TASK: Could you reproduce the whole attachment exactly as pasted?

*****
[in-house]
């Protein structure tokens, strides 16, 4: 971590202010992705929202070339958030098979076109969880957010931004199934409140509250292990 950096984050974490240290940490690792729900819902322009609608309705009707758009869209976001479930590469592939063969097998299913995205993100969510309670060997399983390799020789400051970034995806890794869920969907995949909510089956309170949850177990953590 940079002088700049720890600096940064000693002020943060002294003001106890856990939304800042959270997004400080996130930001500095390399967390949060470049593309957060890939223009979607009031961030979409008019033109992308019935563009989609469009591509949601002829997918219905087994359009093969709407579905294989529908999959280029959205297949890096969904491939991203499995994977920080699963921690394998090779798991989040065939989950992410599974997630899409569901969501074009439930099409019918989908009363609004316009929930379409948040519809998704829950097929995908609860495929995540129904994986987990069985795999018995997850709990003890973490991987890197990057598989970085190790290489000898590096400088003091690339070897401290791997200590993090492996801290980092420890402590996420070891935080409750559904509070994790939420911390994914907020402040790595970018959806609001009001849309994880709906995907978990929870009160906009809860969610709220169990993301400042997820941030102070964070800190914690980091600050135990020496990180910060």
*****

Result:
[in-house]
């Protein structure tokens, strides 16, 4: 971590202010992705929202070339958030098979076109969880957010931004199934409140509250292990 950096984050974490240290940490690792729900819902322009609608309705009707758009869209976001479930590469592939063969097998299913995205993100969510309670060997399983390799020789400051970034995806890794869920969907995949909510089956309170949850177990953590 940079002088700049720890600096940064000693002020943060002294003001106890856990939304800042959270997004400080996130930001500095390399967390949060470049593309957060890939223009979607009031961030979409008019033109992308019935563009989609469009591509949601002829997918219905087994359009093969709407579905294989529908999959280029959205297949890096969904491939991203499995994977920080699963921690394998090779798991989040065939989950992410599974997630899409569901969501074009439930099409019918989908009363609004316009929930379409948040519809998704829950097929995908609860495929995540129904994986987990069985795999018995997850709990003890973490991987890197990057598989970085190790290489000898590096400088003091690339070897401290791997200590993090492996801290980092420890402590996420070891935080409750559904509070994790939420911390994914907020402040790595970018959806609001009001849309994880709906995907978990929870009160906009809860969610709220169990993301400042997820941030102070964070800190914690980091600050135990020496990180910060």